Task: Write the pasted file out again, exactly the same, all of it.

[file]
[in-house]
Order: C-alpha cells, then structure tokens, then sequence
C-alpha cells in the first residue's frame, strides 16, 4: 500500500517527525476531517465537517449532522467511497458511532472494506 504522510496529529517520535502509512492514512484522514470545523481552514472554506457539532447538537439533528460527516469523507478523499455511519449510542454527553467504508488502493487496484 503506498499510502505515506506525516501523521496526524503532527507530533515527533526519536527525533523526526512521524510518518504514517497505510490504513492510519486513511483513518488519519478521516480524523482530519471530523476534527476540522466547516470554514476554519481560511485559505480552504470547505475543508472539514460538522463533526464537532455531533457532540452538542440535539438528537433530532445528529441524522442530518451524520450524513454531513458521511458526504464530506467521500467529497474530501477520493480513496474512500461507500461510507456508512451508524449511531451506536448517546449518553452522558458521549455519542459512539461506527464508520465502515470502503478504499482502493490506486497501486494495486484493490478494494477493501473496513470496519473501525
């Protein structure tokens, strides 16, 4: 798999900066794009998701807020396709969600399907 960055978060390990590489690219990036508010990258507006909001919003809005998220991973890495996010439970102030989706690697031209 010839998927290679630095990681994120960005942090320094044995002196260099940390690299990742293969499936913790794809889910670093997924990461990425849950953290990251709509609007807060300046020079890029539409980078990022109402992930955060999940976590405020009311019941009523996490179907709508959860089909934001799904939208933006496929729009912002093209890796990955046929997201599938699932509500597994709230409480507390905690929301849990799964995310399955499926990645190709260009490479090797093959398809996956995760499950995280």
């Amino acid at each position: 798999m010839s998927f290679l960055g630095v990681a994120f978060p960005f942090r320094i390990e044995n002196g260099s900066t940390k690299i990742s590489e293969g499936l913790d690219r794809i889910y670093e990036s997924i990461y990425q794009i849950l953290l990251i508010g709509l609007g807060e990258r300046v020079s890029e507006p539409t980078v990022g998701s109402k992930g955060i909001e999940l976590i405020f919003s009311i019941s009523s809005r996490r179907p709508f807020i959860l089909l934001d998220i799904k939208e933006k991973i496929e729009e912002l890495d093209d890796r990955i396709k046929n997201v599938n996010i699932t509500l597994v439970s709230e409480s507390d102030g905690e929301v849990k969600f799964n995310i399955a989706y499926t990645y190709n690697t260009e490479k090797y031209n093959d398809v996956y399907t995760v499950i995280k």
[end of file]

[in-house]
Order: C-alpha cells, then structure tokens, then sequence
C-alpha cells in the first residue's frame, strides 16, 4: 500500500517527525476531517465537517449532522467511497458511532472494506 504522510496529529517520535502509512492514512484522514470545523481552514472554506457539532447538537439533528460527516469523507478523499455511519449510542454527553467504508488502493487496484 503506498499510502505515506506525516501523521496526524503532527507530533515527533526519536527525533523526526512521524510518518504514517497505510490504513492510519486513511483513518488519519478521516480524523482530519471530523476534527476540522466547516470554514476554519481560511485559505480552504470547505475543508472539514460538522463533526464537532455531533457532540452538542440535539438528537433530532445528529441524522442530518451524520450524513454531513458521511458526504464530506467521500467529497474530501477520493480513496474512500461507500461510507456508512451508524449511531451506536448517546449518553452522558458521549455519542459512539461506527464508520465502515470502503478504499482502493490506486497501486494495486484493490478494494477493501473496513470496519473501525
């Protein structure tokens, strides 16, 4: 798999900066794009998701807020396709969600399907 960055978060390990590489690219990036508010990258507006909001919003809005998220991973890495996010439970102030989706690697031209 010839998927290679630095990681994120960005942090320094044995002196260099940390690299990742293969499936913790794809889910670093997924990461990425849950953290990251709509609007807060300046020079890029539409980078990022109402992930955060999940976590405020009311019941009523996490179907709508959860089909934001799904939208933006496929729009912002093209890796990955046929997201599938699932509500597994709230409480507390905690929301849990799964995310399955499926990645190709260009490479090797093959398809996956995760499950995280």
């Amino acid at each position: 798999m010839s998927f290679l960055g630095v990681a994120f978060p960005f942090r320094i390990e044995n002196g260099s900066t940390k690299i990742s590489e293969g499936l913790d690219r794809i889910y670093e990036s997924i990461y990425q794009i849950l953290l990251i508010g709509l609007g807060e990258r300046v020079s890029e507006p539409t980078v990022g998701s109402k992930g955060i909001e999940l976590i405020f919003s009311i019941s009523s809005r996490r179907p709508f807020i959860l089909l934001d998220i799904k939208e933006k991973i496929e729009e912002l890495d093209d890796r990955i396709k046929n997201v599938n996010i699932t509500l597994v439970s709230e409480s507390d102030g905690e929301v849990k969600f799964n995310i399955a989706y499926t990645y190709n690697t260009e490479k090797y031209n093959d398809v996956y399907t995760v499950i995280k």